COLLEGE PARK — University of Maryland officials admitted Tuesday that student-athlete Jordan McNair was not properly treated when he collapsed in a football team workout in May.
“The university accepts legal and moral responsibility for the mistakes that our training staff made on that fateful workout day, May 29,” university president Wallace D. Loh said.
Loh and athletic director Damon Evans addressed a room of dozens of reporters about the investigation into McNair’s death and the state of the football program. Although other major college football programs have admitted some fault in recent player deaths, it does not usually come so soon after the events take place.
Evans also announced that the football program “parted ways” with strength and conditioning coach Rick Court, who later explained on Twitter he had resigned. Head coach DJ Durkin has not been fired and remains on administrative leave.
McNair, a 19-year-old offensive lineman, died in June two weeks after collapsing during a team workout and being hospitalized. According to preliminary findings from an investigation led by the firm Walters Inc., McNair did not receive appropriate medical care from Maryland’s athletic training staff, Evans said.
The staff did not follow the emergency response plan, provide care consistent with best practices or properly diagnose and treat the player’s heat illness.
“Our athletic training staff did not take Jordan’s temperature and did not apply a cold water immersion treatment,” Evans said, describing basic steps used to treat a patient with heatstroke.
The McNair family announced last month that heatstroke was the cause of death, a claim later verified by multiple outlets. Loh and Evans said they met with McNair’s parents in Baltimore on Tuesday morning to share the investigation’s initial findings before addressing the public.
McNair might have been afraid to speak up about how he felt during the workout due to a “toxic culture” alleged by several named and anonymous sources in an ESPN investigative report published last Friday.
In the report, current and former players and former coaches described a culture based on fear and intimidation. Court was accused of throwing small weights in players’ direction, and an underweight player was forced to overeat until he vomited.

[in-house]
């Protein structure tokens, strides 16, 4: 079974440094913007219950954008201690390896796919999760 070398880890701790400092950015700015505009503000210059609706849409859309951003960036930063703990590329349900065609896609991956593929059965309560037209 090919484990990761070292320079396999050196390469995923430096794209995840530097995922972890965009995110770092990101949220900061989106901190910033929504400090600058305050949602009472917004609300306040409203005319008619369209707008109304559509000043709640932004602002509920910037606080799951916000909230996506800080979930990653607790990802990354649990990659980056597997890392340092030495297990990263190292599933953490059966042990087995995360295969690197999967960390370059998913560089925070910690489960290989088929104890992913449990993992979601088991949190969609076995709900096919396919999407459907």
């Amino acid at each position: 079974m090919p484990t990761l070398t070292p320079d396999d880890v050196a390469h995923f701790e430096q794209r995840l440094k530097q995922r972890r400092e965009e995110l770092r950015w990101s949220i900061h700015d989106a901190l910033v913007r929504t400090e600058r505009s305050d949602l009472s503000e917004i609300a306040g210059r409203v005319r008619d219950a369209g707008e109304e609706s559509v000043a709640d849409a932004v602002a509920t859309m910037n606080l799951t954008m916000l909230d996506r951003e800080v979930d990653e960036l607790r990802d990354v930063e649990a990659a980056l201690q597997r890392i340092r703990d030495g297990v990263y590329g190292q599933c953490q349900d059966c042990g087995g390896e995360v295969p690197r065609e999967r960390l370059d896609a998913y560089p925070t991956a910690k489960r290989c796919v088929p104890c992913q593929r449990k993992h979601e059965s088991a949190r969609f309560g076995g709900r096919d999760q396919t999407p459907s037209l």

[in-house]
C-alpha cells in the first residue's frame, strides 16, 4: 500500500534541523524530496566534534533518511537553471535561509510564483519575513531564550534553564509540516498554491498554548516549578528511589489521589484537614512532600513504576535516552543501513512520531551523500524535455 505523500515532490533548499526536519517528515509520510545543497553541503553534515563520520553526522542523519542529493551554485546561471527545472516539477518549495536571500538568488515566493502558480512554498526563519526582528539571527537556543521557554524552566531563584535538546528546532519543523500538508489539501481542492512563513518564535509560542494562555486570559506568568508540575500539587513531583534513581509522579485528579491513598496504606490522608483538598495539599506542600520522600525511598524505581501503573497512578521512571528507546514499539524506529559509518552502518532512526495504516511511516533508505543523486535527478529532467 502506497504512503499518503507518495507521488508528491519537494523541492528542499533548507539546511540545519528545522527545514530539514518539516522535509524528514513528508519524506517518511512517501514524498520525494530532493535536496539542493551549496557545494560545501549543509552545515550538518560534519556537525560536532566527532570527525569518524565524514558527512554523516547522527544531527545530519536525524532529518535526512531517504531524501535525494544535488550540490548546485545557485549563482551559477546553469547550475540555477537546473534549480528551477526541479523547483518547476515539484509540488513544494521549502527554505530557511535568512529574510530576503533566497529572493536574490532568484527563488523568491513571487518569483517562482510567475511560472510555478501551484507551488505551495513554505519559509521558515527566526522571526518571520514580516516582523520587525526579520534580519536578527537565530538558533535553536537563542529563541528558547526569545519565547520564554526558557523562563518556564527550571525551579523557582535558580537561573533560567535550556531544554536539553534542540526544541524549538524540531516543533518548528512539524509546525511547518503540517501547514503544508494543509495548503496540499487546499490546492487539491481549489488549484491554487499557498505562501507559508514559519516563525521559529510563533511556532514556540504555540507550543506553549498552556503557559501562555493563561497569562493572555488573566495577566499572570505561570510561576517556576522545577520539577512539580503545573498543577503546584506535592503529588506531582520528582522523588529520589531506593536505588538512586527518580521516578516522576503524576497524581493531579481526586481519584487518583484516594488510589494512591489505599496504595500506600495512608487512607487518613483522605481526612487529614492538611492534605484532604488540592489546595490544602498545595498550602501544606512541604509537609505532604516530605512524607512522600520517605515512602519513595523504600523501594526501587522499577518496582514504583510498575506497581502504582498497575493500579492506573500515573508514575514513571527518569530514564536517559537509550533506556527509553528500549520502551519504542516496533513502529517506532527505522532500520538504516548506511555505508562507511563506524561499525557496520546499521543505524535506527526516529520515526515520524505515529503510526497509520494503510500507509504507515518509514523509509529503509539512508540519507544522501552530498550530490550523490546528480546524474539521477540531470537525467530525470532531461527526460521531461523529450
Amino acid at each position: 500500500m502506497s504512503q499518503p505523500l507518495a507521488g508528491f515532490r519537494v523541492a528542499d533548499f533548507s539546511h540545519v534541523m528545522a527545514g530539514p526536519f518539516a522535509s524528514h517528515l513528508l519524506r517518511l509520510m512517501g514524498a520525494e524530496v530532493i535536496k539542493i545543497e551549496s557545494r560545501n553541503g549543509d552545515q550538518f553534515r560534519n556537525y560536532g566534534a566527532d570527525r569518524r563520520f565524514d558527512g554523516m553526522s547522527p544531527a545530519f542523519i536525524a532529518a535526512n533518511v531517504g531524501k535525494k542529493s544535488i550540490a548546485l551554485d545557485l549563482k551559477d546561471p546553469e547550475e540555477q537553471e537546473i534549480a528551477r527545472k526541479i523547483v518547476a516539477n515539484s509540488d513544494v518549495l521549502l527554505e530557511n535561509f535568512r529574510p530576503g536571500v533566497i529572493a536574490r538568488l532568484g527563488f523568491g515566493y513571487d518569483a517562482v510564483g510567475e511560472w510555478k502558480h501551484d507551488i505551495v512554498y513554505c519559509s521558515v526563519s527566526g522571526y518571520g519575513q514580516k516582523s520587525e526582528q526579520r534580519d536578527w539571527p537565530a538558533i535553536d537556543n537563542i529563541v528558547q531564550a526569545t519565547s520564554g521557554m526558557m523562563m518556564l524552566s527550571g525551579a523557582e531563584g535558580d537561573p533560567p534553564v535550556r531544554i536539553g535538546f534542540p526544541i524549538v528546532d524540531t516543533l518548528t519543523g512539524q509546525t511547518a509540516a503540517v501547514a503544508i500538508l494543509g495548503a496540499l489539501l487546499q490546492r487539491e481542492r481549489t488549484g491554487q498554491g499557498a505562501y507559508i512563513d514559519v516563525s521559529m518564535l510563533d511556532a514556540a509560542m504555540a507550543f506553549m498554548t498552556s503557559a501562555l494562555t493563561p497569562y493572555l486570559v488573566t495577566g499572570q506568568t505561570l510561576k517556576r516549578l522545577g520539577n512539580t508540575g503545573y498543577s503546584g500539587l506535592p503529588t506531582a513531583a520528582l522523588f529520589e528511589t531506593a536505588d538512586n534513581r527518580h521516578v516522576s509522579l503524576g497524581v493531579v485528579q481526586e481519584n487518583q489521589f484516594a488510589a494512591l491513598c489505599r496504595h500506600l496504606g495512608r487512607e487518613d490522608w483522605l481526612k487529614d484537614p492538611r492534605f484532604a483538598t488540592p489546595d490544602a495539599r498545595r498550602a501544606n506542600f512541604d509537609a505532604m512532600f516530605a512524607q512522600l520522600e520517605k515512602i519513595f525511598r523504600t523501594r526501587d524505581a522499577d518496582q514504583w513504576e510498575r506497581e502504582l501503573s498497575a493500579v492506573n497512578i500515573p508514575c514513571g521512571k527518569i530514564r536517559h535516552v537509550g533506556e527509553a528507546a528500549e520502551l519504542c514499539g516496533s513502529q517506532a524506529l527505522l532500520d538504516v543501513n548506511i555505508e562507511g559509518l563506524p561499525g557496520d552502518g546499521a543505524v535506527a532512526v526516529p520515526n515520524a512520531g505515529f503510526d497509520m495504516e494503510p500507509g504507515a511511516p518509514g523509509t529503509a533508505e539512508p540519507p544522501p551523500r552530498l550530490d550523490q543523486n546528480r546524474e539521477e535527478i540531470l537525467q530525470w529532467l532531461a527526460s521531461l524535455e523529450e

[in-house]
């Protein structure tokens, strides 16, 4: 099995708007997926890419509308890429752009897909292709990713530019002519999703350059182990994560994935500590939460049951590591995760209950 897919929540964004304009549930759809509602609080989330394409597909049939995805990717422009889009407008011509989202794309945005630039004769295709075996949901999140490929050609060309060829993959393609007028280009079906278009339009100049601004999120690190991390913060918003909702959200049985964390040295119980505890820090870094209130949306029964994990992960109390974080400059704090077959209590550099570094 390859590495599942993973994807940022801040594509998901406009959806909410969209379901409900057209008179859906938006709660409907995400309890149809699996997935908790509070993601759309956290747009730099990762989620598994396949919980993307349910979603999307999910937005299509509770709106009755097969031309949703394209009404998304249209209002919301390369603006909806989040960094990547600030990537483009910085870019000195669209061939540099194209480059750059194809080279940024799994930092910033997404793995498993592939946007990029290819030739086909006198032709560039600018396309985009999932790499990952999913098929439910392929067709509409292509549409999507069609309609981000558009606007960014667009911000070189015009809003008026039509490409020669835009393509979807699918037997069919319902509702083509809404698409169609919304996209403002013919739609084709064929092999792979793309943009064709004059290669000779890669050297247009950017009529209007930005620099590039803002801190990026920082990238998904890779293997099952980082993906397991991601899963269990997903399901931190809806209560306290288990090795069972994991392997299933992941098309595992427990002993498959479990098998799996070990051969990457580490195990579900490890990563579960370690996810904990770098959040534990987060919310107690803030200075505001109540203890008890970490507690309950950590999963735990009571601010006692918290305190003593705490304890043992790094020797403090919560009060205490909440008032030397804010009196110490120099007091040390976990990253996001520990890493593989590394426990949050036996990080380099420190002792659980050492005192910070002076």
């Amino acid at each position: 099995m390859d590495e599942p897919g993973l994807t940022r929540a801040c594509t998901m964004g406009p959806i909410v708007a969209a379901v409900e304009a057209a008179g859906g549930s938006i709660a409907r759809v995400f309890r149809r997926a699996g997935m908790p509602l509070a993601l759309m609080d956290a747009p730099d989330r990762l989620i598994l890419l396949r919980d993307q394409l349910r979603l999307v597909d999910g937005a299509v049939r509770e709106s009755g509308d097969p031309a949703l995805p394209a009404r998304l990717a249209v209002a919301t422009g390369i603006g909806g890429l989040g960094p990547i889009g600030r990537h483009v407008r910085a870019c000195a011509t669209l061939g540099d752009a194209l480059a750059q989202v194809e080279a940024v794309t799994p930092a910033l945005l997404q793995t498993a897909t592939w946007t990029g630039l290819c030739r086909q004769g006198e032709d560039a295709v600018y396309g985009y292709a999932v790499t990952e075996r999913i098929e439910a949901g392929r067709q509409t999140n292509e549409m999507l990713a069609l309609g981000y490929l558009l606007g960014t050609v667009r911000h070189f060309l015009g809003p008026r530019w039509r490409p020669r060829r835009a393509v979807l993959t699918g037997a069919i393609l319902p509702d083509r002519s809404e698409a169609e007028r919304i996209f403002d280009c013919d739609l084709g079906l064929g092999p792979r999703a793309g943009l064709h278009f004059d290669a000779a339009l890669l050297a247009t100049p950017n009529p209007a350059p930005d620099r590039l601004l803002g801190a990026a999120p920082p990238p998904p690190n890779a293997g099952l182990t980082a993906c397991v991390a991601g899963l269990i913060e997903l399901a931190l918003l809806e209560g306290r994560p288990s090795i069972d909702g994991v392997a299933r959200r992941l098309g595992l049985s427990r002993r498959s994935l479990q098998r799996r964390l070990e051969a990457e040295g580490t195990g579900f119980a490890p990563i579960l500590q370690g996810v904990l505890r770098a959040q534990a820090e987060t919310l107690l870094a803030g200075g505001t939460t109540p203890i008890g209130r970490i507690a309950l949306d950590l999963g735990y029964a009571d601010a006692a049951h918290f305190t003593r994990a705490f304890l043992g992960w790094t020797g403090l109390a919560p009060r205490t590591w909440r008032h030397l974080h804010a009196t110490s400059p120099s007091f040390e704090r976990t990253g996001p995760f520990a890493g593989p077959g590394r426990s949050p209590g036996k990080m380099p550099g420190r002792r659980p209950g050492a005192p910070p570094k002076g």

Loh announced a four-person commission to review the practices and culture of the football program. It includes Benson Everett Legg and Alex Williams Jr., two retired U.S. District Judges for the U.S. District Court for Maryland, and Charles Scheeler, who served as Penn State’s monitor following its sexual abuse scandal and as the lead counsel to George Mitchell in the steroid-era “Mitchell Report” in baseball.
The unnamed fourth member, Loh said, will be a “highly respected, retired head football coach.”
The commission will interview student-athletes, parents, coaches and staff and write a report based on the allegations in the ESPN story. It is separate from the investigation into McNair’s death, which will be concluded around mid-September.
“We take those reports very seriously, but I think due process does require us to lay out the facts, give people a chance to respond, and then we will act,” Loh said.
Durkin was placed on administrative leave about 24 hours after ESPN published its story, and offensive coordinator Matt Canada was named the team’s interim head coach over the weekend. Canada only arrived in Maryland in January and was not the subject of any accusations in ESPN’s report.
Loh’s early and emphatic admission of the school’s responsibility is a stark contrast to another case from the University of Central Florida, when a jury awarded the family of Ereck Planchard $10 million in damages after Planchard died during offseason practices. UCF fought the family in court for almost 10 years to try to reduce the damages to $200,000.
Evans has only been Maryland’s permanent athletic director since June 25 after serving as interim AD for nine months. Before that promotion, he served as the “liaison” between the football program and the university administration.
Evans, who said he has never personally witness abusive behaviors outlined in the ESPN report, deflected a question about his personal responsibility in the case of McNair’s death.
“I believe that I’m the one that can lead us through these very difficult times,” Evans said.